North Carolina-Kansas Elite 8 Preview: Analysis, Prediction, Date and TV Tip Time, Point Spread, and Tickets

With Friday night’s games now over, the Elite 8 is complete. We have already previewed today’s Regional Final games between Louisville-Florida and Syracuse-Ohio State. Now let’s look at Sunday’s games.

In the Midwest Regional Final, the #1 seed North Carolina Tar Heels will face off against the #2 seed Kansas Jayhawks in a battle of college basketball royalty.

[Related: View Andy’s Kentucky-Baylor preview and prediction.]

North Carolina-Kansas Game Info

  • Seeds & Region: #1 North Carolina v #2 Kansas in Midwest Region
  • North Carolina-Kansas Date: Sunday, 3/25
  • North Carolina-Kansas Tip Time: 5:05 ET
  • North Carolina-Kansas Location: St. Louis
  • North Carolina-Kansas TV: CBS
  • North Carolina-Kansas Announcers: Marv Albert and Steve Kerr
  • North Carolina-Kansas Point Spread: Kansas -2
  • Tickets: Midwest Regional Tickets in St. Louis

North Carolina-Kansas Analysis and Prediction

On Sunday, the top two seeds in the Midwest region will face off in St. Louis with a trip to the Final Four in New Orleans on the line.

A Kendall Marshall-less North Carolina needed overtime to beat Ohio on Friday night, and 24 turnovers and 10 missed free throws were nearly the Heels’ undoing.  But Tyler Zeller had a monster game with 20 points and 22 boards, while Reggie Bullock had a double-double of his own with 17 point and 10 rebounds, including a number of clutch three-pointers.

The Jayhawks overcame 1-of-14 shooting from beyond the arc to knock off North Carolina State by three.  Thomas Robinson posted 18 points and 15 rebounds, and Jeff Withey blocked 10 shots to help hold the Wolfpack to 28.4 percent from the field.

If there was any question as to just how important Kendall Marshall is to North Carolina, they were answered on Friday night, as the Heels looked completely out of sync on offense.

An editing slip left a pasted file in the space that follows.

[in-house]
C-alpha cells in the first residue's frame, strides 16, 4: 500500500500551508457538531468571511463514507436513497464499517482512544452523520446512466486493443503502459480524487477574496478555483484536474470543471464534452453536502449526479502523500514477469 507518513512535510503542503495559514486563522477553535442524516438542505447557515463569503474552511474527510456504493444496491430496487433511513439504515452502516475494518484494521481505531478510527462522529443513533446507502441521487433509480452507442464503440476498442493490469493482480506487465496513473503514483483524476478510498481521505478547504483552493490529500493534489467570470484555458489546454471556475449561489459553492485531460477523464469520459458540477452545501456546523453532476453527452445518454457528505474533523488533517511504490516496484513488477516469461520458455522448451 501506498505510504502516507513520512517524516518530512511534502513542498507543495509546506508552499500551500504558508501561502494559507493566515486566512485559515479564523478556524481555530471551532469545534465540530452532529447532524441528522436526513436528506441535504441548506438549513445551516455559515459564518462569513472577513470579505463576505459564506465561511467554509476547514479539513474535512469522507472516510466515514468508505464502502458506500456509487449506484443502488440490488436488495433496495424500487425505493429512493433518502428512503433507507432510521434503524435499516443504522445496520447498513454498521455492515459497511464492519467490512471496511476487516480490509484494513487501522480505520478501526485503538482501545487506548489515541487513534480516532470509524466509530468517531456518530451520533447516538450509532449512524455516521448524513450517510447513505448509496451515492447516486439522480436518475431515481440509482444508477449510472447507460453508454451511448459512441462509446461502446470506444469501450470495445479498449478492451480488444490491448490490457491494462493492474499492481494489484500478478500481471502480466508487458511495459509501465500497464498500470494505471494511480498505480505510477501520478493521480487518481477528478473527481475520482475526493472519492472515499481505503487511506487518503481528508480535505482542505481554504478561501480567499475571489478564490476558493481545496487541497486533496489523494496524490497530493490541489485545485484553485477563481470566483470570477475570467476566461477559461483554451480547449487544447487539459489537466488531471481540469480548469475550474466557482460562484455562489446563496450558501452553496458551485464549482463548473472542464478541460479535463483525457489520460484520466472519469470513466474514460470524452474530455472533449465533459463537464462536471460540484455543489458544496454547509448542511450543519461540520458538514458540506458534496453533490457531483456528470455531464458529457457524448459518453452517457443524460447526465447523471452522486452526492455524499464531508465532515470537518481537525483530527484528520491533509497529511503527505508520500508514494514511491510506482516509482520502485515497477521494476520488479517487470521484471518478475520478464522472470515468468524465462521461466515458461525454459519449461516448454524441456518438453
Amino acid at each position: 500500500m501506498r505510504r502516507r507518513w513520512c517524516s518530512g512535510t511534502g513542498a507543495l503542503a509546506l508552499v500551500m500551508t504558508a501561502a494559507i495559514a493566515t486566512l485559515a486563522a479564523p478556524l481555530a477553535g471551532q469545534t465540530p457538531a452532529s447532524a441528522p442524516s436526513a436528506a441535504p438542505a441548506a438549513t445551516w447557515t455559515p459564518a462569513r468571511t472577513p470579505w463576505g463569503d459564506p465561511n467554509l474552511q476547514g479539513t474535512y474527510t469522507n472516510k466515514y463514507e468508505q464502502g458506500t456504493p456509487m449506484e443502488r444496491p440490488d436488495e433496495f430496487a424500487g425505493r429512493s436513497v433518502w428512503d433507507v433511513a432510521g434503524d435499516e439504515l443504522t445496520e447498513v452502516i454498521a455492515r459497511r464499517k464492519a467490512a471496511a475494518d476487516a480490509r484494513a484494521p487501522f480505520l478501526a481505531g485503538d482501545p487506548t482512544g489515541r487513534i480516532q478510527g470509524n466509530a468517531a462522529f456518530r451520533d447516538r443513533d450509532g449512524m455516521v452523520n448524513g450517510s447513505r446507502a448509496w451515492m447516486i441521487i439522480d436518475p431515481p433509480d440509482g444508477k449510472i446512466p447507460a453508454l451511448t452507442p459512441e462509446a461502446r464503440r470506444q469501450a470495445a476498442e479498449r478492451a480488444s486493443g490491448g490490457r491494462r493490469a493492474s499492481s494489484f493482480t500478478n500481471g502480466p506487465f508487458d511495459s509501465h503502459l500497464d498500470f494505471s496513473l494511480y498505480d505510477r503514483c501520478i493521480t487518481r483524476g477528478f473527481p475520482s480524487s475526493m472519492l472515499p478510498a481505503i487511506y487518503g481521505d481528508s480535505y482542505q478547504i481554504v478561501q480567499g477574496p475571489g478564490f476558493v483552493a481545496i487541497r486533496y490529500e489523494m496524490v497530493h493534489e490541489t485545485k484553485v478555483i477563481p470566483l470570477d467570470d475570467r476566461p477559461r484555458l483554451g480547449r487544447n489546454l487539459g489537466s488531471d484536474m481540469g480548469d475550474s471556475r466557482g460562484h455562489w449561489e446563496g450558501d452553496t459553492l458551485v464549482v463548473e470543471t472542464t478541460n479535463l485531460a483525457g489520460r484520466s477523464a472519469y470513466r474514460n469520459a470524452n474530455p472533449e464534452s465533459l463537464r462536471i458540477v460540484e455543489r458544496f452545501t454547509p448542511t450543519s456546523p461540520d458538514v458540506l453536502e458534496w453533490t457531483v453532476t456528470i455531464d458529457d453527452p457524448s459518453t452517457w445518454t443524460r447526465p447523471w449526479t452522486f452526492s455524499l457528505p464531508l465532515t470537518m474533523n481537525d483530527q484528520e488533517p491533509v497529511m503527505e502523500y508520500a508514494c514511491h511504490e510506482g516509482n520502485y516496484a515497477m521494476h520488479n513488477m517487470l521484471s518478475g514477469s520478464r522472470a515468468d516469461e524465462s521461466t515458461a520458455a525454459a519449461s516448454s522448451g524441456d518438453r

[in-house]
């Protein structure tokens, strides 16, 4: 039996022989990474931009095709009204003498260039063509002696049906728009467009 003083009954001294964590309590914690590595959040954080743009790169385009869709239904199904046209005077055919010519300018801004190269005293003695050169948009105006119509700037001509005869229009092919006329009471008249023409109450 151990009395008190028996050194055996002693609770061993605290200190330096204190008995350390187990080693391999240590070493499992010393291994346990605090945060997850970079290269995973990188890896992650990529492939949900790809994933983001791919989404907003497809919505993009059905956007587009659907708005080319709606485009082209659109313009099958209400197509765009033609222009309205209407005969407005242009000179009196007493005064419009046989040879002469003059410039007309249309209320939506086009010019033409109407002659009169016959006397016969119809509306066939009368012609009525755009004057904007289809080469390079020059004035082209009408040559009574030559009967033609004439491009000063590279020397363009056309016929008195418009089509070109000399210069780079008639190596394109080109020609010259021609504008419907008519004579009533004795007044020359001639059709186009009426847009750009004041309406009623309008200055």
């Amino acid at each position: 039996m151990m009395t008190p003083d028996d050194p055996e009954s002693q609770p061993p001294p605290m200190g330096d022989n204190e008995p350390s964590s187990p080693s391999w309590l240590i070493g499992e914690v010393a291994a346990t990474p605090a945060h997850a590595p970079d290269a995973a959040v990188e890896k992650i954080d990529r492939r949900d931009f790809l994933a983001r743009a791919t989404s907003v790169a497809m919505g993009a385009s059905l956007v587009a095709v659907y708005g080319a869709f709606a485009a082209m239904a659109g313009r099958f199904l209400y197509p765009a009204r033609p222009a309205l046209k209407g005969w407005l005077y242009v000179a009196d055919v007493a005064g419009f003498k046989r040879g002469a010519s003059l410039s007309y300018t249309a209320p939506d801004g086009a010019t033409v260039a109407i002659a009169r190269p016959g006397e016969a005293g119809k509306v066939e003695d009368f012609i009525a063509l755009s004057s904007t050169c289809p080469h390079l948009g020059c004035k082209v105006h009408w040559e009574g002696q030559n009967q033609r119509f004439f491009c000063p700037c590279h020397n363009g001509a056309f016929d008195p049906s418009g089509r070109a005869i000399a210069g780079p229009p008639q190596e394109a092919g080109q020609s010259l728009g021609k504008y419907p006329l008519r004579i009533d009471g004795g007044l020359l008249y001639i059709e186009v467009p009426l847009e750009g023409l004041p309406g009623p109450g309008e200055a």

kendall-marshall-north-carolina-midwest-region-bracket-breakdown

Kendall Marshall's wrist injury, and its impact on North Carolina's national title hopes, is the biggest storyline in St. Louis this weekend. (U.S. Navy photo by Mass Communication Specialist 3rd Class Roza Arzola via Wikimedia Commons)

His status for Sunday’s game is unknown at this point, and while you certainly can’t rule him out entirely, you have to question how effective he would be just six days removed from wrist surgery.

North Carolina-Kansas By The Numbers

Regardless of who starts at the point, North Carolina will have its hands full with a stingy Kansas defense that ranks fourth in adjusted efficiency.  Look for some fantastic frontcourt matchups between Robinson and Withey for KU and Zeller and John Henson for the Heels.  Kansas boasts the top two-point defense in the country, thanks in large part to the shot-blocking prowess of Withey.  As good as UNC is inside, they are actually outside of the Top 100 in two-point shooting.

The battle on the glass will be critical as well.  The Tar Heels grab just over 40 percent of their misses this season and rank in the Top 10 in offensive rebounding percentage.  The Jayhawks are tough on the defensive glass though, as evidenced by a 29.2 opponents’ OReb%.  Something has to give there, but it’s worth noting that UNC grabbed 17 offensive boards on Friday, while the Jayhawks surrendered 20 offensive rebounds to NC State.

Normally the Heels take great care of the basketball, but obviously without Marshall that becomes a huge concern, even against a Kansas defense that doesn’t force turnovers at a high rate. That makes the play of Harrison Barnes even more critical for North Carolina.  He went just 3-of-16 from the field and had five turnovers against the Bobcats, spurring plenty of criticism from the Twitterverse.

On the other end of the floor, the keys to the game are similar.  Kansas ranks 12th in two-point shooting at 53.4 percent, while North Carolina is in the Top 25 in two-point defense and boasts a high block percentage.  Again, I can’t wait to see these teams square off inside.

The rebounding matchup will be pivotal when Kansas has the ball as well.  The Heels have one of the best defensive rebounding percentages in the country, but Robinson, Withey, and even Kevin Young love to crash the glass.

The Jayhawks have a middle of the road turnover rate, but UNC rarely forces miscues, so don’t expect much there.  However, keep an eye on KU’s free throw rate.  The Heels have the lowest opponents’ free throw rate in the nation, while Kansas boasts an impressive 40.7 free throw rate of its own.  Tyshawn Taylor has been particularly adept at getting to the line, and it will be a challenge for North Carolina to contain him off the dribble.

North Carolina-Kansas Prediction

Obviously the inside matchups are the one to watch, particularly in terms of foul trouble. Robinson has drawn nearly six fouls per 40 minutes, and if he can get either Zeller or Henson in foul trouble, I like Kansas’ chances.  Similarly, Zeller is among the best at drawing fouls in the country, and if he gets Withey or Robinson in foul trouble, Bill Self doesn’t have many other options.